Published on November 5th, 2015 | by JCDoyle0
Rasputin #10 Review
Issue 10 is the final issue in Alex Grecian’s true-ish tale of Rasputin and it definitely fells like an end, although maybe a slightly rushed one.
Rasputin relates the final part of his story and how he escaped from the October Revolution with the Tsar’s children, Alexei and Anastasia. They found refuge with an old friend (of sorts) and eventually made their way to America.
At which point the modern day journalist, a bland plot device to provide a reason for Rasputin to tell his life story, asks “Wait, so that’s it?”, a sentiment that you may share when you reach the end of this issue. On the one hand there is a lovely symmetry to the narrative which mainly involves Rasputin’s memoir, the opening of which relates back to the first issue. However there is so much outstanding that’s not even addressed that it feels as though an entire chapter has been missed out. Alex Grecian has told a clever, and in places, beautiful story about the magic surrounding Rasputin but he introduced so much that when you reach the end, a lot of it was unnecessary and did nothing more than muddy the narrative in previous issues; there’s a whole politics thread which has barely been touched for example.
As this issue stands, by itself, the flashback sequences are sublime. Grecian captures the horror and chaos caused by the violent uprising in Russia and focuses it on a personal level so that as a reader you can identify with it; these massive historical events are sometimes too big to get engaged with but here, Grecian and Rossmo pull you right in. And of course Rossmo’s art is outstanding as he mixes massive, highly detailed splash pages with intimate, multi panelled pages that focus on the seemingly mundane aspects of the situation; the close up of a barking dog for example. The violence of the situation is also illustrated effectively by the constant use of silent panels and directional marks in the air; here Rossmo is saying that even simple acts like the swinging of an axe can literally affect the environment around them. It’s a harrowing sequence that allows the reader to witness Rasputin in an impossible situation; there is nothing he can do except save the children and this action plays heavy upon him.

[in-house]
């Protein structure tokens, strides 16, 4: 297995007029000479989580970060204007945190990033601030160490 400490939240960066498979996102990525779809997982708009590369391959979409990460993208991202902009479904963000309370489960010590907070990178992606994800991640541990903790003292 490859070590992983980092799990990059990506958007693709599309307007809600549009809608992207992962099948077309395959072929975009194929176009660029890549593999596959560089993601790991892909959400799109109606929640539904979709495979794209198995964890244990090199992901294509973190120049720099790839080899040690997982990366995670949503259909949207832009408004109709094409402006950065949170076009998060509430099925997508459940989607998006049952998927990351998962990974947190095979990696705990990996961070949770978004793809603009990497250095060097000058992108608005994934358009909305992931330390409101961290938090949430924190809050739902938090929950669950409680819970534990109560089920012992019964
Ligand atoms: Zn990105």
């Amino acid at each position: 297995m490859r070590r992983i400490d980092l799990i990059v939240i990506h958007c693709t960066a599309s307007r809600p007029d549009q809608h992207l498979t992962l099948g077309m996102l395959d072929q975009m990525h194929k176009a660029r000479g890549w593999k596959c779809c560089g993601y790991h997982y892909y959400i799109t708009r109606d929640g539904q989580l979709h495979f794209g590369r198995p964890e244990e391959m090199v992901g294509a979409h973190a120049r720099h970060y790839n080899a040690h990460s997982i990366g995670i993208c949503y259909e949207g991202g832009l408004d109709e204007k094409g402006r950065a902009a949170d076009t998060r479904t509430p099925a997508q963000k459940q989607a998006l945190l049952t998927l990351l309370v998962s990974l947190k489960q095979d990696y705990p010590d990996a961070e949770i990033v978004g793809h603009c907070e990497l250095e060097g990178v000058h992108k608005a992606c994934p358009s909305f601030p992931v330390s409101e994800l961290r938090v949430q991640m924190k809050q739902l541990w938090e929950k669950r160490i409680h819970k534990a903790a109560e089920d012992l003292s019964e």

Where this issue is a let down is back in the modern day. The contrast in artwork between past and present is cleverly handled with a change in the colour palate so that the modern day world is brighter; realer in a sense. But the wrapping up of the story in this clear, bright world is lacking any depth and becomes as commonplace as the setting. There is an element of Interview with the Vampire to this final issue with a reporter eking an elaborate story out of a self-confessed immortal, and it ends in the same way with the reporter essentially learning nothing of any value. All she has been told is unbelievable and it all relates to events so long ago there is no way to check the facts. This would have been okay if many of the modern day elements hadn’t been introduced in the last few issues but ultimately these story arcs have left gaps and hanging threads all over the place.
This issue has a disappointing framing story for an outstanding centre piece and leaves the series on an anti-climax. This is a shame because for the most part Rasputin has been a joy to read and the beautiful art work could never become tiresome.
Publisher: Image Comics
Writer: Alex Grecian
Artist: Riley Rossmo